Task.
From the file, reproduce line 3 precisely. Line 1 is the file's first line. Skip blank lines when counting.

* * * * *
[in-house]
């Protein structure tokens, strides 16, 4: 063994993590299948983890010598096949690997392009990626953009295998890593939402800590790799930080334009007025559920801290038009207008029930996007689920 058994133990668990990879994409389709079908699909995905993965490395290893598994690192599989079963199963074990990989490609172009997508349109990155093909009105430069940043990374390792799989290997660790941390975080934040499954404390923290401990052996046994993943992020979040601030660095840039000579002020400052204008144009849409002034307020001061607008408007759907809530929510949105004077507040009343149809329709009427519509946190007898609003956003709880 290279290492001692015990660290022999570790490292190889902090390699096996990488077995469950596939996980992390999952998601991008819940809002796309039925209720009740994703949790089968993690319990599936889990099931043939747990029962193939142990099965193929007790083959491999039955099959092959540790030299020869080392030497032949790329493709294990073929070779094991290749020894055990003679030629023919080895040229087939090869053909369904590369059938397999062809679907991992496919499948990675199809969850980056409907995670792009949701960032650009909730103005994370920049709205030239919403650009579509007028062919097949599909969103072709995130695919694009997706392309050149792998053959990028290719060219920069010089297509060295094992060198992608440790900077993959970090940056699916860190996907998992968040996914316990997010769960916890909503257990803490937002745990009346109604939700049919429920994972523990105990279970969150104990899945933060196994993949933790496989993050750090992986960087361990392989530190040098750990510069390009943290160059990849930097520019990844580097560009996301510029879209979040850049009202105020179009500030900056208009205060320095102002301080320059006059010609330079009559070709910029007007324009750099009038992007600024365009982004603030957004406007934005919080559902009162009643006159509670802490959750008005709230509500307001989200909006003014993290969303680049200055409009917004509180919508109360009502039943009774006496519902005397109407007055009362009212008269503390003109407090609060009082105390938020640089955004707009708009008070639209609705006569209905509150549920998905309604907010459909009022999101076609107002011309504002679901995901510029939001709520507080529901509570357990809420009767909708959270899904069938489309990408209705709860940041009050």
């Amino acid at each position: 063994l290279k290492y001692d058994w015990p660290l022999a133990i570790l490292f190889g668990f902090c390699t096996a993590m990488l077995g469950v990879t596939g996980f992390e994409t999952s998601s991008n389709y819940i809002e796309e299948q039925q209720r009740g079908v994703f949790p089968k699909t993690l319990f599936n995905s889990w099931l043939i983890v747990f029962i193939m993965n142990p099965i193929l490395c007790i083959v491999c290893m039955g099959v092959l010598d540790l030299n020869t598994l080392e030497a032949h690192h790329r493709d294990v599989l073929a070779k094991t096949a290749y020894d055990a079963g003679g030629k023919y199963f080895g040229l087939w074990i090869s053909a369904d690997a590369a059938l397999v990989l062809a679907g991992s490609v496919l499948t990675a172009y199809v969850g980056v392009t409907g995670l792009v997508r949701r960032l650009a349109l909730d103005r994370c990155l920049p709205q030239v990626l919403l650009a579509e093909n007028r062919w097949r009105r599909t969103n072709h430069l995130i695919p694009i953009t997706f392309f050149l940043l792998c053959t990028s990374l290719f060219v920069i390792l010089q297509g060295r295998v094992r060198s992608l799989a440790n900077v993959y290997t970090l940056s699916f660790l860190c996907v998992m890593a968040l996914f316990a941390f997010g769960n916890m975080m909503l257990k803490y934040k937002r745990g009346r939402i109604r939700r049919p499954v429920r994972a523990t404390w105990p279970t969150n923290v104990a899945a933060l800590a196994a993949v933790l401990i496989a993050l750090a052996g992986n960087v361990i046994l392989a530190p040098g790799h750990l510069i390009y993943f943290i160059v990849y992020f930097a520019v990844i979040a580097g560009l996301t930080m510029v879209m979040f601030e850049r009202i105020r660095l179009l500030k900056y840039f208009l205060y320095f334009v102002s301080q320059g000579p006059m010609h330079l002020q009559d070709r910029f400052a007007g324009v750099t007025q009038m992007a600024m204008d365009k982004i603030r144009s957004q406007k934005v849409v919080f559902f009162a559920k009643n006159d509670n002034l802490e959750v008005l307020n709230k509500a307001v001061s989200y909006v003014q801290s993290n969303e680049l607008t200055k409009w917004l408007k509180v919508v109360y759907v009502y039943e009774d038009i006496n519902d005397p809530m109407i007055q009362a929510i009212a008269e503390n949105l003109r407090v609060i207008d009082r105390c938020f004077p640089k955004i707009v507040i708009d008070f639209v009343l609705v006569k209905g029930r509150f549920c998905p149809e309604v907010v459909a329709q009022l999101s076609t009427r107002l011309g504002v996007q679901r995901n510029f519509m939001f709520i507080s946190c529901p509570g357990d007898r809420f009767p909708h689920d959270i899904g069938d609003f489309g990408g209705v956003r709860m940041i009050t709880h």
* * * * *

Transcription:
């Amino acid at each position: 063994l290279k290492y001692d058994w015990p660290l022999a133990i570790l490292f190889g668990f902090c390699t096996a993590m990488l077995g469950v990879t596939g996980f992390e994409t999952s998601s991008n389709y819940i809002e796309e299948q039925q209720r009740g079908v994703f949790p089968k699909t993690l319990f599936n995905s889990w099931l043939i983890v747990f029962i193939m993965n142990p099965i193929l490395c007790i083959v491999c290893m039955g099959v092959l010598d540790l030299n020869t598994l080392e030497a032949h690192h790329r493709d294990v599989l073929a070779k094991t096949a290749y020894d055990a079963g003679g030629k023919y199963f080895g040229l087939w074990i090869s053909a369904d690997a590369a059938l397999v990989l062809a679907g991992s490609v496919l499948t990675a172009y199809v969850g980056v392009t409907g995670l792009v997508r949701r960032l650009a349109l909730d103005r994370c990155l920049p709205q030239v990626l919403l650009a579509e093909n007028r062919w097949r009105r599909t969103n072709h430069l995130i695919p694009i953009t997706f392309f050149l940043l792998c053959t990028s990374l290719f060219v920069i390792l010089q297509g060295r295998v094992r060198s992608l799989a440790n900077v993959y290997t970090l940056s699916f660790l860190c996907v998992m890593a968040l996914f316990a941390f997010g769960n916890m975080m909503l257990k803490y934040k937002r745990g009346r939402i109604r939700r049919p499954v429920r994972a523990t404390w105990p279970t969150n923290v104990a899945a933060l800590a196994a993949v933790l401990i496989a993050l750090a052996g992986n960087v361990i046994l392989a530190p040098g790799h750990l510069i390009y993943f943290i160059v990849y992020f930097a520019v990844i979040a580097g560009l996301t930080m510029v879209m979040f601030e850049r009202i105020r660095l179009l500030k900056y840039f208009l205060y320095f334009v102002s301080q320059g000579p006059m010609h330079l002020q009559d070709r910029f400052a007007g324009v750099t007025q009038m992007a600024m204008d365009k982004i603030r144009s957004q406007k934005v849409v919080f559902f009162a559920k009643n006159d509670n002034l802490e959750v008005l307020n709230k509500a307001v001061s989200y909006v003014q801290s993290n969303e680049l607008t200055k409009w917004l408007k509180v919508v109360y759907v009502y039943e009774d038009i006496n519902d005397p809530m109407i007055q009362a929510i009212a008269e503390n949105l003109r407090v609060i207008d009082r105390c938020f004077p640089k955004i707009v507040i708009d008070f639209v009343l609705v006569k209905g029930r509150f549920c998905p149809e309604v907010v459909a329709q009022l999101s076609t009427r107002l011309g504002v996007q679901r995901n510029f519509m939001f709520i507080s946190c529901p509570g357990d007898r809420f009767p909708h689920d959270i899904g069938d609003f489309g990408g209705v956003r709860m940041i009050t709880h």